Jan BlacherSEARCH and University of California

    Jan Blacher received her A.B. in Psychology from Brown University and her Ph.D. in Special Education/Developmental Psychology from the University of North Carolina at Chapel Hill. She is currently Distinguished Professor, UC Presidential Chair and current Associate Dean of the Graduate School of Education at the University of California, Riverside. She has a joint appointment as Distinguished Professor in the Department of Psychology at UCLA.

    Dr. Blacher is known nationally for her research on intellectual and developmental disabilities, and for her expertise in autism and special educational programming.  She is frequently asked to appear as an Expert Witness in contested cases involving right-to-education suits for children with autism. Dr. Blacher is an Editor for the Journal of Intellectual Disability Research.  She is also on the Editorial Board of the Journal of Autism and Developmental Disorders and consulting editor for several other journals. Dr. Blacher recently served as President of Division 33 (Intellectual Disability and Autism Spectrum Disorder) of the American Psychological Association.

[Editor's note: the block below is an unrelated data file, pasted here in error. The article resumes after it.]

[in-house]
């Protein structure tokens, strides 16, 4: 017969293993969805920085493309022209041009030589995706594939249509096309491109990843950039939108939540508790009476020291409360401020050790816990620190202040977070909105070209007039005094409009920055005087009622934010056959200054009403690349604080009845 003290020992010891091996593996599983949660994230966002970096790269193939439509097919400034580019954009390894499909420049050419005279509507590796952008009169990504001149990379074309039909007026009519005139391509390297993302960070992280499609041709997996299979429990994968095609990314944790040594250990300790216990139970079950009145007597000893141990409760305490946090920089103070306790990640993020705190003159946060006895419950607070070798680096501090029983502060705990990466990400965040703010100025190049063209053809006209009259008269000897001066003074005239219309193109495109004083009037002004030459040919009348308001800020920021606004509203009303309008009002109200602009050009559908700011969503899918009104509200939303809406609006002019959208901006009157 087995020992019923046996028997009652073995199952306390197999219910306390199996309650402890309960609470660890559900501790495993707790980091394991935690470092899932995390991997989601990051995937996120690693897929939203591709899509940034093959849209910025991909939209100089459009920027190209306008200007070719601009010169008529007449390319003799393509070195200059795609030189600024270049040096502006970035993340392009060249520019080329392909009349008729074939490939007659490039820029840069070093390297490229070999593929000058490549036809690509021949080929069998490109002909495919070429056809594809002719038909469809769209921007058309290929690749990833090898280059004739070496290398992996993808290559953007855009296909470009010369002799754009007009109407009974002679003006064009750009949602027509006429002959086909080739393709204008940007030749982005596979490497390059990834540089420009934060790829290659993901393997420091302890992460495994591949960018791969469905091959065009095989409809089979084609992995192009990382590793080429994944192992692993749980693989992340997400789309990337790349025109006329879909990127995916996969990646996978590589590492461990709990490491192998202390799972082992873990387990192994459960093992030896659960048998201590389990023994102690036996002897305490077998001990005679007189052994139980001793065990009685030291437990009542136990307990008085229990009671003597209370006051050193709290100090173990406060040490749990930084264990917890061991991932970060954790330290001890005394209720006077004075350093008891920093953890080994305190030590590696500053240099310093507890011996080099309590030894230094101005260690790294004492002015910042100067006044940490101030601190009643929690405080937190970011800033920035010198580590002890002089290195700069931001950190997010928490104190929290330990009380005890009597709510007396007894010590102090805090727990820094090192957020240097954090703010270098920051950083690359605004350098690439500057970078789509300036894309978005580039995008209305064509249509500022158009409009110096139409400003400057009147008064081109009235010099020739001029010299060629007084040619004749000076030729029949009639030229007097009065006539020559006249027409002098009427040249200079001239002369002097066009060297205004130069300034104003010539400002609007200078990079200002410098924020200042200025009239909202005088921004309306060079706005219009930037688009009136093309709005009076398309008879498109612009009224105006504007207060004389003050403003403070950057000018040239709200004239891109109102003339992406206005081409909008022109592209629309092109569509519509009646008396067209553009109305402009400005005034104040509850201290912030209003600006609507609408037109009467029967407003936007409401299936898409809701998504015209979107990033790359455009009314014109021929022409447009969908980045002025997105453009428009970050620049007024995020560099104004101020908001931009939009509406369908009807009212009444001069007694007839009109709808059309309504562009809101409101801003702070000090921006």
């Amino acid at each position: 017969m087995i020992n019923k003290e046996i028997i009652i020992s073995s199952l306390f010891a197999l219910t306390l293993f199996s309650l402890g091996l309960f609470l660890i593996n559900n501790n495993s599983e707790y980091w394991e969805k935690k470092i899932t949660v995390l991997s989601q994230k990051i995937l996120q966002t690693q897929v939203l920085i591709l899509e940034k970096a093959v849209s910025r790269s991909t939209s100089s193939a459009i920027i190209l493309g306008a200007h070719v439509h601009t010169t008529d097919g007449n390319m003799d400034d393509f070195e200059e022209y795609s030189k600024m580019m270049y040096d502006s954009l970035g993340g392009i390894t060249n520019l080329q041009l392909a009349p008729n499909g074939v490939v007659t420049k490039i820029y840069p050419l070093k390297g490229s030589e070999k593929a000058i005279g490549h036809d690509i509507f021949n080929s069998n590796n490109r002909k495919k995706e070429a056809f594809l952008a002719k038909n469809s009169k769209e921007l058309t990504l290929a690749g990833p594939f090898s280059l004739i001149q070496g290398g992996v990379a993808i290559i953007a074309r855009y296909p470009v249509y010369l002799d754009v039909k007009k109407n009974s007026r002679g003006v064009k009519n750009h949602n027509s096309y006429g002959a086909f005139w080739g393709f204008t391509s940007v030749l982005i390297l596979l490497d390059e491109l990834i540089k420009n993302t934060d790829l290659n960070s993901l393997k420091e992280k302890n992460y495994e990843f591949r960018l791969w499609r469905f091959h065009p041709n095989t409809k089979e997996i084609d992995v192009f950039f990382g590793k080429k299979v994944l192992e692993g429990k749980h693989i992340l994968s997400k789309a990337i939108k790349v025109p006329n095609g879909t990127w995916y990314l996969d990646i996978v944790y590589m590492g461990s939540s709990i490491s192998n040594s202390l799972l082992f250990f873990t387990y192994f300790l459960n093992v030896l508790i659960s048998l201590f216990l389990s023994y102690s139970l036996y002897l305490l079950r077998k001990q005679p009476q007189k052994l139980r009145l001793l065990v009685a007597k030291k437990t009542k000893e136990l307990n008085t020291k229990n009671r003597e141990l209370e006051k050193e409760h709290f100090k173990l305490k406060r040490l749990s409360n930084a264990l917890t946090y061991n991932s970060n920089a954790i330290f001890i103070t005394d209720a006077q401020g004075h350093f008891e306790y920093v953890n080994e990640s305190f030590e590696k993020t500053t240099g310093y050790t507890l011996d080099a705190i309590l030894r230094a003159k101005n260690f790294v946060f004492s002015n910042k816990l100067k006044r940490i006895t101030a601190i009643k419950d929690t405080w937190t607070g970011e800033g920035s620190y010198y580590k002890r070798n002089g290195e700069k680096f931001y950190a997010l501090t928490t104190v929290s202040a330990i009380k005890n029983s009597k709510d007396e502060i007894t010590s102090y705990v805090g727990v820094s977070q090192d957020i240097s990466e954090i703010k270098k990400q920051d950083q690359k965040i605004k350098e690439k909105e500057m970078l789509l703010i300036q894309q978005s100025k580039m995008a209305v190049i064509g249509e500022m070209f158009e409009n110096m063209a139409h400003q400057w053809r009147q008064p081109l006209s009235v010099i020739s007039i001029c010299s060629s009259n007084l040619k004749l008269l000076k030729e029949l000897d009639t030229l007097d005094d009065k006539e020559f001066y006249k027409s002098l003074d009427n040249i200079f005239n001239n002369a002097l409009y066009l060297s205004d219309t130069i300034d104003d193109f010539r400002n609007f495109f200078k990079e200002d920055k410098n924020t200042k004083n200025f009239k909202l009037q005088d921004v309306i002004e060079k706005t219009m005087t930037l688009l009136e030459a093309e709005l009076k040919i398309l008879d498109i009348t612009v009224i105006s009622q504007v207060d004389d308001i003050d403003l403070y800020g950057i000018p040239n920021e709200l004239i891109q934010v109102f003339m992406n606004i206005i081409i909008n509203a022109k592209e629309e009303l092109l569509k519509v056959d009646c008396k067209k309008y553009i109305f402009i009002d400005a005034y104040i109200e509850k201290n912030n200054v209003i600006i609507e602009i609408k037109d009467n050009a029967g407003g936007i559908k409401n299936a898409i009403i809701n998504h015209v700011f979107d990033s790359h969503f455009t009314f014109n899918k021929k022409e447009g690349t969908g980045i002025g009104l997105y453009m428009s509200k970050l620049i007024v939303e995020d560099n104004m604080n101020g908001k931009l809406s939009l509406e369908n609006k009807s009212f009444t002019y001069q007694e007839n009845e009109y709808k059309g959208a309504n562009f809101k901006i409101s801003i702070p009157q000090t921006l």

Dr. Blacher is Director of SEARCH, a Family Autism Resource Center established at UC Riverside.  Her research, which is longitudinal in nature, focuses on the family context of children and adolescents with and without developmental disabilities, including predictors of later psychopathology.  She has published on family coping in Anglo and Latino families and is currently studying the cultural context of autism and the transition to early schooling for children with autism. Her work is funded the Institute for Education Sciences (IES) and the Eunice Kennedy Shriver National Institute of Child Health and Human Development (NICHD). In addition to having Fellow status in three research organizations, Dr. Blacher has also been selected as Fellow of the American Association for the Advancement of Science (AAAS).

    View Jan’s Abstract: The prevalence and prominence of autism: Why researchers in IDD should care 


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